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Florida again leads nation in boating accidents

Published Jul. 14, 2012

Florida has done it again. The state leads the country once more in the number of boating accidents and fatalities, according to the Florida Fish and Wildlife Conservation Commission.

The numbers were released in a wildlife commission report looking at 2011 accidents earlier this week. According to the report, there were 742 boating accidents last year that caused 67 fatalities.

But although the state leads the country in boating accidents, the numbers are not surprising to boating officials. In Florida, boating is a year-round activity. The state is also home to the most registered boats in the country, totaling nearly 1 million vessels, and the commission estimates there may be another 1 million nonregistered boats.

"There's a lot of factors that play into it," said Rusty Gardner, president of FloridaByWater.com, a website that lists destinations reachable by boat. "Just to say that Florida has the most boating accidents is kind of a bad rap."

According to the report, most boating accidents were caused when boaters crashed into other boats or items, and the leading cause of death was drowning. The number of accidents also increased from 668 in 2010, but the total of registered boats declined by about 20,000.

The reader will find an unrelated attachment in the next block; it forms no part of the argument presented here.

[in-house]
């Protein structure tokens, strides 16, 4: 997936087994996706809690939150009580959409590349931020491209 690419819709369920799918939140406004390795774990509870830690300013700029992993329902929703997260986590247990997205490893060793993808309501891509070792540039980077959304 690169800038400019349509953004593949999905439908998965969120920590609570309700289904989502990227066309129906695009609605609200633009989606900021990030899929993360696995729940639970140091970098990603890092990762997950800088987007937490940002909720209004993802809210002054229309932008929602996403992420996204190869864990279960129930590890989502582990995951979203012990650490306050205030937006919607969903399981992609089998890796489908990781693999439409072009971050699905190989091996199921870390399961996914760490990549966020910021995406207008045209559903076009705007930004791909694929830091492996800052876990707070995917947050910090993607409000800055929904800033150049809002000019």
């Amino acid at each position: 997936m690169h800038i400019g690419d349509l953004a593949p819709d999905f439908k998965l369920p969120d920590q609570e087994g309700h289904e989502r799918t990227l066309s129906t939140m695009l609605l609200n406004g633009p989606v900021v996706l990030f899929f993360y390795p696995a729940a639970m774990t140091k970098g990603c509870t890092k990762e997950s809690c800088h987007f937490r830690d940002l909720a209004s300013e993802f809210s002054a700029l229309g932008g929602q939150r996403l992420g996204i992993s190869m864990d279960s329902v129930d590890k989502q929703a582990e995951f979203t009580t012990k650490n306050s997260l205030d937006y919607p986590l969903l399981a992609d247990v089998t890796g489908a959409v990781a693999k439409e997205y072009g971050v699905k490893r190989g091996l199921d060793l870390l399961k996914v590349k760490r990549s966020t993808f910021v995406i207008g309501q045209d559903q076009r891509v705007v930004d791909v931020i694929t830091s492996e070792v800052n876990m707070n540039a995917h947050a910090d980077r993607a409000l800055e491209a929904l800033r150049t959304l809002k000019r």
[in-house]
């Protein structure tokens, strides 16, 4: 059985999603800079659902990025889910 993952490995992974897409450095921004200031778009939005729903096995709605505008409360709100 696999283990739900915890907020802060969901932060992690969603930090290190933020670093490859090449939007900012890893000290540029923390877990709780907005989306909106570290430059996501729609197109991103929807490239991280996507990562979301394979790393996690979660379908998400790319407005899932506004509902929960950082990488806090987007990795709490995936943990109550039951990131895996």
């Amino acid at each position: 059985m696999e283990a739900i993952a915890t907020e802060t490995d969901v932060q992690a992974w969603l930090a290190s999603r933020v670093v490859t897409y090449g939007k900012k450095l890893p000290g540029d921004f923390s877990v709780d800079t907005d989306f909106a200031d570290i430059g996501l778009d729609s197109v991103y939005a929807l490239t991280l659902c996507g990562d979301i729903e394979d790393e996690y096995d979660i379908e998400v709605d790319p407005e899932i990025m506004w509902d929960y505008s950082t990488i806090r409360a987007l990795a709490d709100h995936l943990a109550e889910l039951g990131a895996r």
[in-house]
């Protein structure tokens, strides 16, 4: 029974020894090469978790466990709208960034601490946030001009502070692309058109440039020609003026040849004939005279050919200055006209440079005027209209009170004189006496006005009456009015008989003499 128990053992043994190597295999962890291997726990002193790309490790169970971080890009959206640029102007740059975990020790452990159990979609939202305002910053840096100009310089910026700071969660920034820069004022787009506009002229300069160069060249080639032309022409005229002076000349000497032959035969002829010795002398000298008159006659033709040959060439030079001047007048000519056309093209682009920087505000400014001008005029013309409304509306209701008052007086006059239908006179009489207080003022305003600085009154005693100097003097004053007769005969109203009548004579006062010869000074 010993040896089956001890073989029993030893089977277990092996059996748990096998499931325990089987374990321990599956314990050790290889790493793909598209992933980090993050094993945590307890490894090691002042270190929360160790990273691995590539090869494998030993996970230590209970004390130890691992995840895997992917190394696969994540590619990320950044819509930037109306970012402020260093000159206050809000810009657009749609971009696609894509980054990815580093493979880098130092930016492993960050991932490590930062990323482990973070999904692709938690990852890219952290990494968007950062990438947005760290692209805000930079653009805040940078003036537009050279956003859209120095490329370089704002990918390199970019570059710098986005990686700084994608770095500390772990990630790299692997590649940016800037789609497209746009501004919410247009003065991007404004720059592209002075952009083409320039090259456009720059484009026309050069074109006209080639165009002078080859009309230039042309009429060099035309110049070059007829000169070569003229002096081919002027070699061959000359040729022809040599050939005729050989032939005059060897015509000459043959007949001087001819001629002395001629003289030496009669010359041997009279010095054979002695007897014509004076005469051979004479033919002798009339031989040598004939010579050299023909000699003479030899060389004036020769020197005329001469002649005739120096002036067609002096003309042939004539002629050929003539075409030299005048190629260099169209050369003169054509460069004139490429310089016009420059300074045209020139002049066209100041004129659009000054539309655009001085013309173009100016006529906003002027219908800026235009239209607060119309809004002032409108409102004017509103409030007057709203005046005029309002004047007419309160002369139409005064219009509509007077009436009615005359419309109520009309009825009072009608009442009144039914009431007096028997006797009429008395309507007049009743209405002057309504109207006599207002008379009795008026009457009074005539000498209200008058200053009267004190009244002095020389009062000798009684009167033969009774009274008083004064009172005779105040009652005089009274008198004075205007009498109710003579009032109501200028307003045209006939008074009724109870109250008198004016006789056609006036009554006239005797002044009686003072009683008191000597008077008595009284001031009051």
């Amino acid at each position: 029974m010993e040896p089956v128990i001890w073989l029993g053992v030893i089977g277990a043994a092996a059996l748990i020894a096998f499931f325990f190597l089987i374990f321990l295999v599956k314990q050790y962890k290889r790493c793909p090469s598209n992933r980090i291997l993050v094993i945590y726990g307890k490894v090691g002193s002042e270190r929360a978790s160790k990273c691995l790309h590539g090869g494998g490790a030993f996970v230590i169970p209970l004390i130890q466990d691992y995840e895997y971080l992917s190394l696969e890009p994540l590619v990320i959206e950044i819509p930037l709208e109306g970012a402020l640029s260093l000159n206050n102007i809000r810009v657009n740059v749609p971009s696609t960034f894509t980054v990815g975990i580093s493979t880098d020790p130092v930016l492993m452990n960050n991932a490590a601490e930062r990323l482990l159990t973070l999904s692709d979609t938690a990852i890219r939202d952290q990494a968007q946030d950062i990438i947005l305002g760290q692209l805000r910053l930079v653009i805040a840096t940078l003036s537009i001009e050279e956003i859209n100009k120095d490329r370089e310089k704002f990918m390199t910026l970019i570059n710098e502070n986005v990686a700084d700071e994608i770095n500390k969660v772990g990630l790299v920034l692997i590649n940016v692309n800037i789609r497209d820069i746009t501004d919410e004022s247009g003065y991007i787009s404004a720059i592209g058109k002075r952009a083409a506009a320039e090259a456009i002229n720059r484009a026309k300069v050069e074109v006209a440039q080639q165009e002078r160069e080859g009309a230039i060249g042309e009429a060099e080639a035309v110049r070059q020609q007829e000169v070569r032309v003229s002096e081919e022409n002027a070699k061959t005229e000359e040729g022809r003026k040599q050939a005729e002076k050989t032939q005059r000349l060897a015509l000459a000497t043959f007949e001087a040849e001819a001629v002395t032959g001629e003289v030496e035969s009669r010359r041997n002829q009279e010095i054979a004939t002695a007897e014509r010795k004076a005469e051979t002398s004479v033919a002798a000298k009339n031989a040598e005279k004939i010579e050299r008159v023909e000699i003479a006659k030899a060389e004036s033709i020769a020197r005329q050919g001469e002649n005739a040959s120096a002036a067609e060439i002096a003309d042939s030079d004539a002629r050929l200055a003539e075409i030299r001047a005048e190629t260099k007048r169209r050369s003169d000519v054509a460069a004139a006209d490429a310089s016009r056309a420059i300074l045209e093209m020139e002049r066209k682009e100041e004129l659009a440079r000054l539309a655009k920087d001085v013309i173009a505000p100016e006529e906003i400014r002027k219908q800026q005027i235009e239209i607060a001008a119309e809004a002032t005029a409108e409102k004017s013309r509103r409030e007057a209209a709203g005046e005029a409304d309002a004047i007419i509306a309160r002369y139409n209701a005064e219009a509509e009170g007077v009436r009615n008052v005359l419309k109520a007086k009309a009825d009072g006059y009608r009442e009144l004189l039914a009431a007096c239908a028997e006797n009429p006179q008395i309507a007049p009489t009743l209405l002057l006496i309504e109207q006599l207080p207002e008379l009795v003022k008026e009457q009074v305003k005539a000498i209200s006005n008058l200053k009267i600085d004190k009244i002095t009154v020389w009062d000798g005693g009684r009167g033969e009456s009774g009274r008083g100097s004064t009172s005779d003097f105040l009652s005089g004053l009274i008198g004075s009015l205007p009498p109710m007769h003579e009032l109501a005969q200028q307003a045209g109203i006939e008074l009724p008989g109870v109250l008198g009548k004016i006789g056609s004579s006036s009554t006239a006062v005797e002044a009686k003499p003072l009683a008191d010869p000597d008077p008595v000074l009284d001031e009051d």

By county, Monroe leads the state with the most accidents. Pinellas ranked sixth with 36 accidents, three of them fatal. Hillsborough was ninth with 20 accidents, six of them fatal.

So far this year, there have been 28 boating fatalities throughout the state. Among them was Christopher Zutes, 28, who drowned after falling off his 20-foot boat on the Fourth of July in Old Tampa Bay. Zutes was not wearing a life jacket, which wildlife officials said is a challenge they often face with boaters.

"There's really no reason not to wear them," said wildlife commission spokesman Gary Morse.

For about the past 10 years — except for one year when California was No. 1 — Florida has been ranked at the top, said commission boating safety specialist, Brian Rehwinkel.

He said the report did bring some good news to the agency. The number of boaters with boating safety education ID cards increased statewide, including in the bay area. Pinellas reported 1,389 ID cards, compared to 1,211 in 2010. In Hillsborough, 1,127 ID cards were distributed, up from 765 in 2010.

"We have seen an increase in cards issued," Rehwinkel said. "But part of that goes back to that we have made a conscious effort to try to get everyone."

In Florida, it is not required to complete a boating course to operate a boat with an engine of 10 horsepower or greater unless the boater was born on or after Jan. 1, 1988.

The wildlife commission, U.S. Coast Guard and U.S. Power Squadrons all offer boating courses, Rehwinkel said. The wildlife commission also offers online courses and mails home-study course booklets to boaters for free. "I think the point here," Morse said, "is that most of these boating accidents are preventable."

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